According to Cornell, OHIO’s Strategic Enrollment Management Plan outlines the University’s desire for smart, strategic and sustainable growth and clearly identifies areas where the University is eager and able to grow.

In addition to careful planning, Cornell attributed the successful recruitment of this year’s first-year class to OHIO’s Signature Awards program, a set of scholarships and grants that were awarded for the first time to this year’s first-year students. The program includes more than $2.1 million in merit-based scholarships, supportive need-based grants, and a set of awards that blends both merit- and need-based criteria.

“The Signature Awards program was significant in bringing about some of these milestones,” Cornell said. “We know we have a unique balance of both high-achieving and high-need students and both of those combined, so we carefully crafted this program to reflect that.”

Other enrollment milestones

Ohio University also is celebrating a number of overall enrollment milestones this semester, seeing record enrollment in its undergraduate, graduate and medical programs, leading to record enrollment on the Athens Campus and in the overall University system.

As of Oct. 31, overall enrollment on the Athens Campus stood at 23,267, up 675 students or nearly 3 percent from this time last fall.

The overall enrollment increase on the Athens Campus is the result of significant gains in undergraduate and graduate enrollment. The Athens Campus saw an increase of 285 undergraduate students (up about 1.6 percent) this semester compared to last semester and an increase of 318 graduate students (up nearly 6.4 percent). Cornell noted that most of the University’s new graduate students are enrolled in online degree programs.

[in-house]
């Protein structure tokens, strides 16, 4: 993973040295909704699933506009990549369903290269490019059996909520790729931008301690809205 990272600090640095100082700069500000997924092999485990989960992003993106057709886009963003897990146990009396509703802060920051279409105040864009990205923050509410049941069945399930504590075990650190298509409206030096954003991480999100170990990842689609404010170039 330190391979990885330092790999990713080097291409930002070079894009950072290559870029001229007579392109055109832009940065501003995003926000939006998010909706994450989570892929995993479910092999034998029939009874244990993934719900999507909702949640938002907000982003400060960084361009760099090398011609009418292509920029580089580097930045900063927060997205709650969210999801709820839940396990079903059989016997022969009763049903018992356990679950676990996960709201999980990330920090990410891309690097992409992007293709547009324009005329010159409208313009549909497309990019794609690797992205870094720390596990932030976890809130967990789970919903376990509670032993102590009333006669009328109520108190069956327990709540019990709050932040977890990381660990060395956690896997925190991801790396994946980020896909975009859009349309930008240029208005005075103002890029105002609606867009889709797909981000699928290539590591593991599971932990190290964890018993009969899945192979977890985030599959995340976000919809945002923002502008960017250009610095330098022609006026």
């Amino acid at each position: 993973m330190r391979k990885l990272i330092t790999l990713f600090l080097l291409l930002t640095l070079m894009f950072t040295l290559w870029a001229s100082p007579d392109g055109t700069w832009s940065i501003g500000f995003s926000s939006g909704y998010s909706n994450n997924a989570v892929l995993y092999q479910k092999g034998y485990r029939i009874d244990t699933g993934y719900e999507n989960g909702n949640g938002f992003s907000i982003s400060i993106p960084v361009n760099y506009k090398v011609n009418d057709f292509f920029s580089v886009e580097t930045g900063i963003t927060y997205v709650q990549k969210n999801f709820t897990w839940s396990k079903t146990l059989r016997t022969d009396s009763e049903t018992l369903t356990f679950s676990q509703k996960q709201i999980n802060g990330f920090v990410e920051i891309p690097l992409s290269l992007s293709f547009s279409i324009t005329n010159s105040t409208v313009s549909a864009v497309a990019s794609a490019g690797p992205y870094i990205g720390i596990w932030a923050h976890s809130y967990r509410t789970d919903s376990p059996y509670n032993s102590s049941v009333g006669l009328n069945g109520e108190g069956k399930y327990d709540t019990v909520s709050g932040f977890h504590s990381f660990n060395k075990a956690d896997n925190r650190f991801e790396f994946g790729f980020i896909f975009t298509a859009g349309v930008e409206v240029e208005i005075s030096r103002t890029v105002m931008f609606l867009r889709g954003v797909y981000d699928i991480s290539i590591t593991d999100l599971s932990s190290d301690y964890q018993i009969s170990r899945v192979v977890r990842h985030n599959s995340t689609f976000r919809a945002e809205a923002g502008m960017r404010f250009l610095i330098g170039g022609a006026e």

The University also experienced historic enrollment increases in its medical program, following the opening of the Heritage College of Osteopathic Medicine’s Dublin location this past summer. As of Oct. 31, the University had 610 students enrolled in its medical program, up 72 students at nearly 12 percent from last fall semester. That trend is expected to continue as the Heritage College prepares to open another location in Cleveland next summer.

After several years of significant growth in its international student population, the number of international students enrolled at OHIO this semester is down slightly from 1,881 students in fall 2013 to 1,845 students this fall, but data on applications indicates the University’s international presence is broadening.

“We are finding international recruitment to be an increasingly competitive market,” Cornell said. “Our international numbers have leveled off, but we are seeing significant diversification in the number of countries where students are applying to Ohio University.”

According to Cornell, 90 countries were represented in the 2014-15 first-year application pool.

A snapshot of OHIO’s enrollment

Ohio University's Office of Institutional Research provided the following enrollment numbers, which reflect the University's enrollment as of Oct. 31, 2014:

  • Athens Undergraduates – 17,667
  • Athens Graduate Students – 4,990
  • Athens Medical Students – 610